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Indian News Media

Indian News Media
From Observer to Participant

First Edition
Critical Acclaim

September 2015 | 256 pages | SAGE India

This book makes a new and significant argument that Indian news media are no longer just observers but active participants in the events that direct the nation. It explores the changing role and performance of Indian news media in the past 25 years by examining their coverage of some of the landmark events and issues within the context of the India’s ‘globalising’ polity, increased privatisation, new communication technologies and the rise of individualism. 

The challenges of globalisation have resulted in significant changes in news processes and procedures, which this volume details by scrutinising the media’s reportage of several events and issues, such as anti-graft movement, paid news, sting journalism, 24-hour news and coverage of terrorism and politics–media nexus. The theoretical exploration of the changes in the Indian media landscape draws from academic disciplines of media studies, journalism, cultural studies, political science and sociology.


List of Abbreviations
Introduction: Indian News Media in a Globalised Era Usha M. Rodrigues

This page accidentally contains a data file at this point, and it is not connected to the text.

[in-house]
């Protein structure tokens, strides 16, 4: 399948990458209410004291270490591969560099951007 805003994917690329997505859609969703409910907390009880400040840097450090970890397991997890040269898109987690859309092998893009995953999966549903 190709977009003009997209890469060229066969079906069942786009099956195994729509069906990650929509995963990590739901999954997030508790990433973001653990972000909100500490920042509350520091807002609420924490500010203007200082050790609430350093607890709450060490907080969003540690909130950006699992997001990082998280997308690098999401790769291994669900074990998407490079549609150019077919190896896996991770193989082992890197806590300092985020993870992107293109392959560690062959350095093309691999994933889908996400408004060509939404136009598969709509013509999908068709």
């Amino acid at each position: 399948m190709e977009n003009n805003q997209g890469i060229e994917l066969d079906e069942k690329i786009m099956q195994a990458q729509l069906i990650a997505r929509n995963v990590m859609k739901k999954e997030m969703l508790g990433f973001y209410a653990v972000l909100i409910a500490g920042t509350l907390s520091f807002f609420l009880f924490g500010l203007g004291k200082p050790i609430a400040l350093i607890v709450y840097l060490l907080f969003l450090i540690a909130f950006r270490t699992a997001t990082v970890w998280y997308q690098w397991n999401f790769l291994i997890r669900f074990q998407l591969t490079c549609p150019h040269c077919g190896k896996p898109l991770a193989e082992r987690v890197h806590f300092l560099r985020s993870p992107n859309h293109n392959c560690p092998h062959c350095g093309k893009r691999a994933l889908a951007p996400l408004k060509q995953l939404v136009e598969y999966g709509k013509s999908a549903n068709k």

Television Politics: Evolution of Sun TV in the South Maya Ranganathan
Sting Journalism: A Sign of the Times Maya Ranganathan
24-Hour News and Terror: Did the Media Cross the Line? Usha M. Rodrigues
Paid News: Cocktail of Media, Business and Politics Maya Ranganathan
Anna’s Movement: Social Media Sets Traditional Media’s Agenda Usha M. Rodrigues
The Mediated Nation in the Age of Globalisation Maya Ranganathan
News Media’s Role in a Transitioning Society Usha M. Rodrigues

‘The seven case studies at the heart of this valuable book not only provide readers with careful accounts of key media events but place this discussion in the context of media theory. From the explosive and under-researched phenomenon of regional television to questions about the ethics and judgement of advertising-driven media businesses, Rodrigues and Ranganathan demonstrate a mastery of detail and a commendable willingness to relate Indian experience to global developments. “Paid news,” “stings,” social media, the Mumbai attack of November 2008 and questions of “nationhood”—all receive careful and insightful treatment in this noteworthy book.’

Robin Jeffrey
Institute of South Asian Studies, Singapore

‘Extensively researched, wide-ranging in its scope, and full of excellent examples, Rodrigues and Ranganathan’s commendable book makes a valuable addition to the growing scholarship on journalism in India.’  

Professor Daya Thussu
Co-Director of India Media Centre, University of Westminster, London

The essays reveal a fascinating terrain of competing struggles of political, corporate and citizens’ access to publicity, in which the media is both instrument and agent…. The essays offer good material for the relationship between news, politics and participation.

Contribution to Indian Sociology,
Volume 50 (Issue 2), June 2016

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